Saudi Arabia’s energy minister has called for a global output cut of one million barrels per day (bpd) to re-balance the market, a day after Riyadh unveiled plans to cut production by 500,000 bpd from December.
“The technical analysis we reviewed yesterday shows that we need a reduction approaching one million bpd to balance the market,” Khalid al-Falih told an energy conference in Abu Dhabi on Monday.
The proposed reduction is from October production levels, al-Falih said, cautioning that further study was needed before final decisions were made.
“There are a lot of assumptions in their projections that may change,” al-Falih said. “We don’t want to throttle the global economy. “
Russia, another major producer, struck a more measured tone, however, saying it preferred a wait-and-see approach.
“I would not want to focus purely on production cuts,” Russian Energy Minister Alexander Novak told Bloomberg on Monday.
“This is not the ultimate goal, to cut or not to cut,” he added.
“I think we would have to wait and see how the market is unfolding because our ultimate goal is market stability.”
|Representatives from here major oil producers met in Abu Dhabi at the weekend [Karim Sahib/AFP/Getty Images]|
Oil prices have shed a fifth of their value over the past month due to oversupply and signs of a softer-than-expected impact from sanctions on Iranian crude exports.
But they climbed on Monday as Saudi Arabia, the world’s largest oil supplier, announced the plans to cut production in response to fears of oversupply.
The 15 members of the Organisation of Petroleum Exporting Countries (OPEC), which include Saudi Arabia, alone pump over a third of global crude supply.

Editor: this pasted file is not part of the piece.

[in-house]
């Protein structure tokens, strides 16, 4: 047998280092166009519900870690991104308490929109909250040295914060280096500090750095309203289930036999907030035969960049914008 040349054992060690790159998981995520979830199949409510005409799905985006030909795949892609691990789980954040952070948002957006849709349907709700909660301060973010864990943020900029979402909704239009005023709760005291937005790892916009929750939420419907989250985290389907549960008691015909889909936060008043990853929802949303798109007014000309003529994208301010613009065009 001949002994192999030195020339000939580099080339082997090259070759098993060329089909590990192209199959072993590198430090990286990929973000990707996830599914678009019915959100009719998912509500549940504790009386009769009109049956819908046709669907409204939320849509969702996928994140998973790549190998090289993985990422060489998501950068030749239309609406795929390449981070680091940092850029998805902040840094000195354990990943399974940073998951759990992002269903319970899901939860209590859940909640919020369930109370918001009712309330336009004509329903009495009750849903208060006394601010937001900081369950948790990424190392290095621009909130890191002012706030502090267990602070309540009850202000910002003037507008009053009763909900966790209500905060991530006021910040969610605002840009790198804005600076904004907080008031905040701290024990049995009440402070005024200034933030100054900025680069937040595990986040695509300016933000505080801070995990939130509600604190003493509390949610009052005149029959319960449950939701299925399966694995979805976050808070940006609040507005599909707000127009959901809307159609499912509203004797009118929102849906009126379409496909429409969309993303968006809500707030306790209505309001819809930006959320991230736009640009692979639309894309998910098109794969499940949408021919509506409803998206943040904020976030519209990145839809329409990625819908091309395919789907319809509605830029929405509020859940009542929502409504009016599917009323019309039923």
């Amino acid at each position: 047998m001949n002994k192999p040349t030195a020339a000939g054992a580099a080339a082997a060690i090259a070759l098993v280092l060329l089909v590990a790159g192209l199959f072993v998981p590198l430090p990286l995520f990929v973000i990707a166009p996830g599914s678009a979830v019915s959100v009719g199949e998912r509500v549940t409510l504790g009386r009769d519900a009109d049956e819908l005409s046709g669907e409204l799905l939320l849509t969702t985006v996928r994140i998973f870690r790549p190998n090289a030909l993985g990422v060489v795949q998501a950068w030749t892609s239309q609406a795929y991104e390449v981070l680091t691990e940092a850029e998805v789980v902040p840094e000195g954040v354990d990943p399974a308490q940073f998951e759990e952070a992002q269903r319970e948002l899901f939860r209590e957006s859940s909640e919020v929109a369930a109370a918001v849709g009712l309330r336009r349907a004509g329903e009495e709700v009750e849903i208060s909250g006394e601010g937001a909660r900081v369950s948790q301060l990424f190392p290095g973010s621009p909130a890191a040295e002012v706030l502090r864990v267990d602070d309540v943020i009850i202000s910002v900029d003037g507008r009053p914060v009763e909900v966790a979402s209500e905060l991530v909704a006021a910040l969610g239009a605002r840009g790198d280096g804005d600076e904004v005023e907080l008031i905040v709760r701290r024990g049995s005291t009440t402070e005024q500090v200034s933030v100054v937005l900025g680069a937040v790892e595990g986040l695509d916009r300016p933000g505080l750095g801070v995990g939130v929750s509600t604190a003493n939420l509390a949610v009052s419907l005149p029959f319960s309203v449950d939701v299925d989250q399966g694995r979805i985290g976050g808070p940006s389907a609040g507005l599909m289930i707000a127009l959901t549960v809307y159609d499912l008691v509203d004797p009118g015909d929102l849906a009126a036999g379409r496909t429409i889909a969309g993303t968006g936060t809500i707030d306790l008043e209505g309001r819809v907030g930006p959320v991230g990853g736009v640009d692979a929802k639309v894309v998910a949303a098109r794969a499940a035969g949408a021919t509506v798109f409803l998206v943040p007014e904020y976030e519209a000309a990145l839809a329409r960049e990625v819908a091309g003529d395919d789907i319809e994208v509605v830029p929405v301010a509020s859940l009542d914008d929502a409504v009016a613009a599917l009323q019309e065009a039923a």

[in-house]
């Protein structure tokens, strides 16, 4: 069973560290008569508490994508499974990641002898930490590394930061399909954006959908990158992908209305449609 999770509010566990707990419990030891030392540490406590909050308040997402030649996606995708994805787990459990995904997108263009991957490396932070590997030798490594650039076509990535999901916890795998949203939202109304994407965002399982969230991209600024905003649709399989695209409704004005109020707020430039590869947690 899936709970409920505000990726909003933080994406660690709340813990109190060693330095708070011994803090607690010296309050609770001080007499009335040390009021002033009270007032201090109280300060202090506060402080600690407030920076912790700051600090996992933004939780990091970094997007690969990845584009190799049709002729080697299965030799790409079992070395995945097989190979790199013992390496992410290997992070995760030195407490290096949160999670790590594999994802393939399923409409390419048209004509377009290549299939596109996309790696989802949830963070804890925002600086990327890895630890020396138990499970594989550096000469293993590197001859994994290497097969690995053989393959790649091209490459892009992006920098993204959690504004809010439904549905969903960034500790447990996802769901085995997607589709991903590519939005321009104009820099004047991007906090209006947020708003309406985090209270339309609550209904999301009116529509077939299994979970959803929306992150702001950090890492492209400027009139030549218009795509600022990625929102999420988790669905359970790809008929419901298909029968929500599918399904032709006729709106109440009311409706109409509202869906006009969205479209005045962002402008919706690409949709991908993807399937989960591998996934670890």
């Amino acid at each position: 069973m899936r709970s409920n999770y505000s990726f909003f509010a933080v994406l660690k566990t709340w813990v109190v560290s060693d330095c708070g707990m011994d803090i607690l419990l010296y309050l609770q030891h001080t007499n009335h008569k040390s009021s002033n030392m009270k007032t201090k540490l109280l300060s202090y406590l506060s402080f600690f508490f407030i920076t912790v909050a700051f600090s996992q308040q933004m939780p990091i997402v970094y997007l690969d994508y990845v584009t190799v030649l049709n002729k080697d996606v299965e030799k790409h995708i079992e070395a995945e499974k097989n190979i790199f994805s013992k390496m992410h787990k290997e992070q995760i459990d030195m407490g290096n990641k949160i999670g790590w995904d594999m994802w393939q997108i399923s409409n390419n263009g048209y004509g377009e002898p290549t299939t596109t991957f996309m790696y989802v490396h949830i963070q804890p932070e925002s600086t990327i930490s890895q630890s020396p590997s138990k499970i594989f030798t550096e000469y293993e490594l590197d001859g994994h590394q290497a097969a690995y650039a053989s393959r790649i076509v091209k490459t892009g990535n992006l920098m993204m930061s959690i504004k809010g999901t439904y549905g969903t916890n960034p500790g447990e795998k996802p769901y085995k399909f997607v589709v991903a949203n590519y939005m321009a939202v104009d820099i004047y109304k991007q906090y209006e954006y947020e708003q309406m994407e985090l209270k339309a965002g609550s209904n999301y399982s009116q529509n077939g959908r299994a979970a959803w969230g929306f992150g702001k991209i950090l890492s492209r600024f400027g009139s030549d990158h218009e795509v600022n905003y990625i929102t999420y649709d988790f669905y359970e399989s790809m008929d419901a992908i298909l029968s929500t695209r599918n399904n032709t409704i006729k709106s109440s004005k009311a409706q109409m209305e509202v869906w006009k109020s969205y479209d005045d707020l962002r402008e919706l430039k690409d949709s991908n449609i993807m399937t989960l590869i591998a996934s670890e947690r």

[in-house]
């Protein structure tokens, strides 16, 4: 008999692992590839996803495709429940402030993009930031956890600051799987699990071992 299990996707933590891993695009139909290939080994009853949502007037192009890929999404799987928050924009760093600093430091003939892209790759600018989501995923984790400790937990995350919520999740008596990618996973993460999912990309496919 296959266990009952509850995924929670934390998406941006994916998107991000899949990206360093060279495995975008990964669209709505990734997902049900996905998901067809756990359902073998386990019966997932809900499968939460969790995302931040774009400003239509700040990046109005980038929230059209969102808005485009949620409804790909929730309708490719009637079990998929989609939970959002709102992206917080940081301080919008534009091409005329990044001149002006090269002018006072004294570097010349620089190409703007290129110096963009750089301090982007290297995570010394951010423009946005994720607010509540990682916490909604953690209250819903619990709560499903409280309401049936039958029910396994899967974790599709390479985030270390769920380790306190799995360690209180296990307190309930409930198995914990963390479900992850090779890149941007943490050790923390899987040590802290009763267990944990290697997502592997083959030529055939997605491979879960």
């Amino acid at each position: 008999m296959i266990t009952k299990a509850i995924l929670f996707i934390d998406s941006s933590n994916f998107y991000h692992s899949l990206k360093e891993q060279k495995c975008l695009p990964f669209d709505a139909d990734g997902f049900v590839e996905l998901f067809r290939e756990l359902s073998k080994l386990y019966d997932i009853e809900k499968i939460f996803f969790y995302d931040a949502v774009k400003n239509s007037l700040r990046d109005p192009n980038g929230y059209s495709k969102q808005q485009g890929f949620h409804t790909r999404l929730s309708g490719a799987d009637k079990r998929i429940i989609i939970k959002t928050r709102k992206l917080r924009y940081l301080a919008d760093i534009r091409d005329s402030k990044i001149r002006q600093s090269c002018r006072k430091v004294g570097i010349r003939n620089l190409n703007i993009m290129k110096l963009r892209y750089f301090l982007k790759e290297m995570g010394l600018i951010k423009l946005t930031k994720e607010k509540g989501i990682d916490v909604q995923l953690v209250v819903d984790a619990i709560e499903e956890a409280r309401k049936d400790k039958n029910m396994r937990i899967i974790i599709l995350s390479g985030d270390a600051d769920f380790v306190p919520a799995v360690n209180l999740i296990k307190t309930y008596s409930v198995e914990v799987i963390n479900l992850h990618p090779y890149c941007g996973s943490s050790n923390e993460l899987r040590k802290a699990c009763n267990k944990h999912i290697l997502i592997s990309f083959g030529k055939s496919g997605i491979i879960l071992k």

Any official decision on global output cuts will be made at a key ministerial meeting for OPEC and non-OPEC producers in Vienna in early December, al-Falih said.
Oil producers will continue to evaluate the market data prior to the Vienna summit, “but if we need to trim production by one million bpd, we will do,” he added.
Suhail al-Mazrouei, the UAE‘s energy minister, said balancing the market would “require changes in the strategy” of producers.
“We need not overreact” to falling prices, Mazrouei said, adding that crude was a dynamic market.
Assem Jihad, Iraqi energy minister spokesperson, told the AFP news agency his country, also an OPEC member, was hoping for “any decision that would help balance and stabilise the market”.
Brent crude dropped below $70 a barrel on Friday for the first time since April but it was trading above $71 a barrel on Monday.
West Texas Intermediate crude also dropped to a nine-month low, below $60 a barrel. It was trading above $61 on Monday.
Al-Falih’s comments followed a meeting in Abu Dhabi at the weekend, where major producers started laying the groundwork to cut supply in 2019, reversing an almost year-long expansion.
The group, including Russia and Saudi Arabia, warned that crude supply would outstrip demand next year.
In a final statement, they said they had “reviewed current oil supply and demand fundamentals and noted that 2019 prospects point to higher supply growth than global requirements”.
That in mind, they vowed to consider “options on new 2019 production adjustments, which may require new strategies to balance the market”.
Al-Falih on Monday said inventories had been building up, adding that “the 25 producers will not allow this to continue” and that they had signalled they would do “whatever it takes to balance the market”.
“We are going to do everything we can to keep inventories and supply-demand fundamentals within a reasonably narrow band around balance,” he said.
Al Jazeera and news agencies